Some higher-end wallpapers are screen-printed with an ink that smells like moth balls. We call this stinky ink. And it’s a stinker to work with – because the edges curl badly. The inked surface of the paper absorbs moisture from the paste differently from the backing, so the backing swells and expands, pushing the inked surface away… resulting in curled edges. The top photo shows the edges curling on the pasted and booked strip, and the second photo shows the edges curling on the wall. I tried a lot of tacts, but could not get the seam to lie down.

This paper has a selvedge edge that is to be trimmed off by the installer(straight edge and razor blade and a steady hand). When I tried this standard technique, the seams curled and would not lie flat.

So I tried another approach. I put the pasted but un-trimmed paper on the wall, and then used the double-cut technique. A double cut is essentially a splice – you position one strip, then position the next strip, overlapping an inch or so of the second strip vertically over the edge of the first strip, all while lining up the pattern.

More clearly, you’re overlapping the left edge of the new strip onto the right edge of the existing strip.

Then, using the custom-made trim guide tool seen in the photo, and with a strip of 3″ wide heavy polystyrene plastic (called a Boggess strip, after the guy who invented and sells it) on the wall to protect it from being scored, I used a new single-edged razor blade to carefully cut through both layers of wallpaper.

In the third-to-last photo, I am removing the excess paper left at the seams after this trimming. In the second-to-last photo, I am smoothing the paper back into place. It’s also important to wipe off all paste residue left on the surface of the paper.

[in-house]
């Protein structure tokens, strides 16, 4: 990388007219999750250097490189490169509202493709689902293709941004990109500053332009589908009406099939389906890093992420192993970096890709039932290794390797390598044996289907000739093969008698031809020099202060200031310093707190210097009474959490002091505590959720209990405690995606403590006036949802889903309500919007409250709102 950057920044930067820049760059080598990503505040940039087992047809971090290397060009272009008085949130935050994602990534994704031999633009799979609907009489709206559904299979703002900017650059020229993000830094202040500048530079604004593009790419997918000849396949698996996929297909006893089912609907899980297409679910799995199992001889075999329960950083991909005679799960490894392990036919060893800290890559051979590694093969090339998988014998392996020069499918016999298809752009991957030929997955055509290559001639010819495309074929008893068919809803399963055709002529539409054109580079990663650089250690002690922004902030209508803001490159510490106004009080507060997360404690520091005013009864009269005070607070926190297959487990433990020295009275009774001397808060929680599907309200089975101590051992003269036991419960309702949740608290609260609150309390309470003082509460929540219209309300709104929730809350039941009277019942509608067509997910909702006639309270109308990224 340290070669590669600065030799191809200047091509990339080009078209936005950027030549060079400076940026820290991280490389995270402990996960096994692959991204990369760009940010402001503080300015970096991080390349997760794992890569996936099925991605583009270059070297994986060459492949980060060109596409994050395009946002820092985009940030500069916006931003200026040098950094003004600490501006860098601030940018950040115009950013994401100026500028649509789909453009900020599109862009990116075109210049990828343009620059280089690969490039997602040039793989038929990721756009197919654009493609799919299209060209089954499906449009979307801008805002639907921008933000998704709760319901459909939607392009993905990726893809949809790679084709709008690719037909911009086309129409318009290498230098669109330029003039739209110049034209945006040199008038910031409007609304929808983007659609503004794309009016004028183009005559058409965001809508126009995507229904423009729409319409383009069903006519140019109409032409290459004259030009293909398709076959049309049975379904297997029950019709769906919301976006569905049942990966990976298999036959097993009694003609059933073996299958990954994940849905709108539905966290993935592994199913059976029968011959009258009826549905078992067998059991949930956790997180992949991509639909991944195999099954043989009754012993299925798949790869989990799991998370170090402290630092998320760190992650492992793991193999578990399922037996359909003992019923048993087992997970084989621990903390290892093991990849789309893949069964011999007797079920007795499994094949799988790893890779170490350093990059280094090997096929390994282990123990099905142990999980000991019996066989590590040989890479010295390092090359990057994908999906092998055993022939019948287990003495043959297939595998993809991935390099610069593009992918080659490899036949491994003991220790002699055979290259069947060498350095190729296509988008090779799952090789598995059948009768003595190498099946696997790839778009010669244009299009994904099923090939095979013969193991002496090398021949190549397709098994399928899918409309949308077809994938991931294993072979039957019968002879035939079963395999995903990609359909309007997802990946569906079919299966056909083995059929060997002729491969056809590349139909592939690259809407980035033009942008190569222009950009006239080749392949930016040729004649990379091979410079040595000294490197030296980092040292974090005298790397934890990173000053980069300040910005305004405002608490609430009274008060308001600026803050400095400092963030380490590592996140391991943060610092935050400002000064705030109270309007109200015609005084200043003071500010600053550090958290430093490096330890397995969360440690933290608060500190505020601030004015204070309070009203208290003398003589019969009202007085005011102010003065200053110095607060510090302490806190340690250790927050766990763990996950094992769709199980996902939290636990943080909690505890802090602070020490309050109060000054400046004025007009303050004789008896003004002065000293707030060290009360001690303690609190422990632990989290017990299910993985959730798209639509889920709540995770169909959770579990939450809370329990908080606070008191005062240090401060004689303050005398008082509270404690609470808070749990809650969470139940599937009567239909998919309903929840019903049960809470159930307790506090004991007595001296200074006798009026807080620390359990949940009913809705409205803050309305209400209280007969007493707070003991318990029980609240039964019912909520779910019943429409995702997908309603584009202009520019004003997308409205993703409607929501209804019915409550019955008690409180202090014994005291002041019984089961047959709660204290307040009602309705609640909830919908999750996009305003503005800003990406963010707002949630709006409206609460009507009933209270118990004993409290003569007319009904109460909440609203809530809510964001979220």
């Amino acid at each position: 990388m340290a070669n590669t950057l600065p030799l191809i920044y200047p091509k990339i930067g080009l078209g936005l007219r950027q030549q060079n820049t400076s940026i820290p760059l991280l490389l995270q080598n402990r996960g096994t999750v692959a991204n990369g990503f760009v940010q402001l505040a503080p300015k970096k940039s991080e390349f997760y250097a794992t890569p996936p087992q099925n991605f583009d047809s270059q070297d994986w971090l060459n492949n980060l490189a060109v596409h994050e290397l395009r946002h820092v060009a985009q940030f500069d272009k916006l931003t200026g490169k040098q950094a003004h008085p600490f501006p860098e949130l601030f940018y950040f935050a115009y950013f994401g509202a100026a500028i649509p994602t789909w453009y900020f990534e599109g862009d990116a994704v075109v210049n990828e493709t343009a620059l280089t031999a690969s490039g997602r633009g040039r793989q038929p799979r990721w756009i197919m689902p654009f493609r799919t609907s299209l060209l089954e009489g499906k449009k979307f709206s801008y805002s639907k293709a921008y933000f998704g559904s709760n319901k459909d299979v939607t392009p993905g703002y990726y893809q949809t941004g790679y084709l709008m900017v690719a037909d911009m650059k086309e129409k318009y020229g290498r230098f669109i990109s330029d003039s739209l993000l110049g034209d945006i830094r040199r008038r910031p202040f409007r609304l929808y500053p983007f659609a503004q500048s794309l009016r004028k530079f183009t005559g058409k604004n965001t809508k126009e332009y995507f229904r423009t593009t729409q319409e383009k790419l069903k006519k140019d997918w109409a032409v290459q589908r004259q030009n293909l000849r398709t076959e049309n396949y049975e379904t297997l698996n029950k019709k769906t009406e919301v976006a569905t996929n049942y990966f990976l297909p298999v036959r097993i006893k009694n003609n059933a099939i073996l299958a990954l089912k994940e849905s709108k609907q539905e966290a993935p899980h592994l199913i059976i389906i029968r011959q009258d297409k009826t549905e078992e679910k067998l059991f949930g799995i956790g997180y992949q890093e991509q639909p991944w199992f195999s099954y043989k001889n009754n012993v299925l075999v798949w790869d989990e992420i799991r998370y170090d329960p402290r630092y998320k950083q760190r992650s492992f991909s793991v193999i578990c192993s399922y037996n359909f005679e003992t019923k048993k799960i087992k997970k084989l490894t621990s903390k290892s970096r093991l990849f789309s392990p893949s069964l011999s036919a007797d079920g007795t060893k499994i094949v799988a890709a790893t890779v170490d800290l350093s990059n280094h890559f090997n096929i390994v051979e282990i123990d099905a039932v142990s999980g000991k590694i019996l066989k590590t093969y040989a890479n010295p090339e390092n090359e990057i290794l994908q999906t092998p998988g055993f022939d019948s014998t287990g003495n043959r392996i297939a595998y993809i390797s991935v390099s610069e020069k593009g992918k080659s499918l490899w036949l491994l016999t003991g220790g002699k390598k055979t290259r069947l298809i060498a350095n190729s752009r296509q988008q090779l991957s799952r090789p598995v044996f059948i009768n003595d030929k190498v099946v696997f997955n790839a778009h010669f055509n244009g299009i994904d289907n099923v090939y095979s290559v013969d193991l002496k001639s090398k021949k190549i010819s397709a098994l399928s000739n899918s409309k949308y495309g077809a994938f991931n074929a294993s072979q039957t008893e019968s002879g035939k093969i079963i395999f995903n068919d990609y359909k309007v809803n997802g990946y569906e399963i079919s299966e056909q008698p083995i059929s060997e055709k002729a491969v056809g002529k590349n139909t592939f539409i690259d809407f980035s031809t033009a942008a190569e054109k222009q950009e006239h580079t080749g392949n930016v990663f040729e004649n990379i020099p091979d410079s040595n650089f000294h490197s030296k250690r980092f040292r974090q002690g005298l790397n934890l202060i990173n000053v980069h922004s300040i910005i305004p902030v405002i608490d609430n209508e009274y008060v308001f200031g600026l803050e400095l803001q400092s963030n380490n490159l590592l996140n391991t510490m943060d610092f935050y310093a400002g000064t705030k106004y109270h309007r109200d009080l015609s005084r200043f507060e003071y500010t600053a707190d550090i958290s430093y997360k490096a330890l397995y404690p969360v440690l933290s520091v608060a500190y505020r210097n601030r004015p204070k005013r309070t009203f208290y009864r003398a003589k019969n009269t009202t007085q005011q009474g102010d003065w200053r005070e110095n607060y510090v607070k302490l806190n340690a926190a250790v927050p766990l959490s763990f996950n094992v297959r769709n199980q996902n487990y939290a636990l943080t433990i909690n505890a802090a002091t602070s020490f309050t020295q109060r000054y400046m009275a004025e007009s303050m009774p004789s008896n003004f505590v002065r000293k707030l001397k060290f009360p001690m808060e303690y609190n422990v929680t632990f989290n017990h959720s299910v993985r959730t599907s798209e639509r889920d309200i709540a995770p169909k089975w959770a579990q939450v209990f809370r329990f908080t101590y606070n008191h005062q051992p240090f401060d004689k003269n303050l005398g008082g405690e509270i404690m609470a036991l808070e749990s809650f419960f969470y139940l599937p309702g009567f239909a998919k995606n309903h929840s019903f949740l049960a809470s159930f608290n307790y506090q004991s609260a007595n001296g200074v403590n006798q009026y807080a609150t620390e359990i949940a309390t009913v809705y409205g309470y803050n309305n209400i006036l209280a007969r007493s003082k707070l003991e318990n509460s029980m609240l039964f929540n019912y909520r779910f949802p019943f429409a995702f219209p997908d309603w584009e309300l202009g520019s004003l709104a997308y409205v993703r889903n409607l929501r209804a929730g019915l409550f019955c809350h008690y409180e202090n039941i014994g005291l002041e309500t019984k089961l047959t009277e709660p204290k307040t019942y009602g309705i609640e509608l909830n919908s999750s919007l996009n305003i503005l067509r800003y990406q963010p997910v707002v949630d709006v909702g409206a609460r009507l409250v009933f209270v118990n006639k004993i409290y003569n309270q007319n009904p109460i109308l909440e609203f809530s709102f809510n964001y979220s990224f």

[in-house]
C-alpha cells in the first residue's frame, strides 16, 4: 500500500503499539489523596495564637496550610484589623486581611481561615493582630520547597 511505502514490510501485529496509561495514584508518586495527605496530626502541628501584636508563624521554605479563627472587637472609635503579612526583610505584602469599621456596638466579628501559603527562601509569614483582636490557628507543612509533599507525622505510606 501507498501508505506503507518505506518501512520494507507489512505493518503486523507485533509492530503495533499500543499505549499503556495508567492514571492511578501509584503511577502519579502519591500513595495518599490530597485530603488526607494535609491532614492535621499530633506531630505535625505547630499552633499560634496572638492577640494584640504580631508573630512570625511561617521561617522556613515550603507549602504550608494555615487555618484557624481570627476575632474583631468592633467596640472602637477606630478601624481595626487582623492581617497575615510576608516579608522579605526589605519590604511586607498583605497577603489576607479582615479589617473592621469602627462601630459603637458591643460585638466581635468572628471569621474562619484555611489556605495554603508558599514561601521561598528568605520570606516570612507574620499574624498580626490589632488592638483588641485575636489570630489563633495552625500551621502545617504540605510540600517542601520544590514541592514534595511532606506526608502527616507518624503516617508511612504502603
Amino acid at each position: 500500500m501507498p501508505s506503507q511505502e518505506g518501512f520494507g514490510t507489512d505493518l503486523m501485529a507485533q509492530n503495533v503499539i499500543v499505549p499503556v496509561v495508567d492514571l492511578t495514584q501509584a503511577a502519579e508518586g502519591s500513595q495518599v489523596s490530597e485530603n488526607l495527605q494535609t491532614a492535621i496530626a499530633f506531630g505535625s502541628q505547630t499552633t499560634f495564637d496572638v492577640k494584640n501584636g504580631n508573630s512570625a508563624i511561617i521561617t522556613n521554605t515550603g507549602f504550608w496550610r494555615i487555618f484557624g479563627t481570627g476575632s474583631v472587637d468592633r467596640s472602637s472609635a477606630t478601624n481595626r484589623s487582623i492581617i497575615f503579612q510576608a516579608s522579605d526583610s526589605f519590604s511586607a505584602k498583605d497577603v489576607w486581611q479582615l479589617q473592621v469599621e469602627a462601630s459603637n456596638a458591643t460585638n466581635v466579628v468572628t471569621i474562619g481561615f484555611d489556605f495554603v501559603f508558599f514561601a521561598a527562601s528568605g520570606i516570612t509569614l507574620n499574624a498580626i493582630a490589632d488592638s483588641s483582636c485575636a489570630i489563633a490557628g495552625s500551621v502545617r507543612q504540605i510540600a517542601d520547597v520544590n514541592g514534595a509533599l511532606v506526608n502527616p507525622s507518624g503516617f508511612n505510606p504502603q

Who knows why, but this technique results in nice, flat, tight seams, with edges that do not curl.

Same paper, same paste, same wall – but no curl. Go figure.

Double-cutting takes more time, patience, material, and equipment. But when it’s called for, it might be the salvation for a contrary paper.

Selvedge Edge Needs To Be Trimmed Off By Hand

March 24, 2018


The wallpaper mentioned in my previous post had an unprinted selvedge edge that had to be trimmed off by hand. I used my heavy brass-bound straight edge (not shown) as a guide. This takes a lot more time and precision than hanging pre-trimmed goods.

Fireworks Light Up A Baby’s Ceiling

November 10, 2017

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This soon-to-be-new-mom has loved this wallpaper pattern for eons. I worked for the couple in their previous home, and she really wanted to use it, but could not find the right space. Now, in a larger home and with a baby girl on the way, Mom finally found the perfect place to showcase this fun pattern.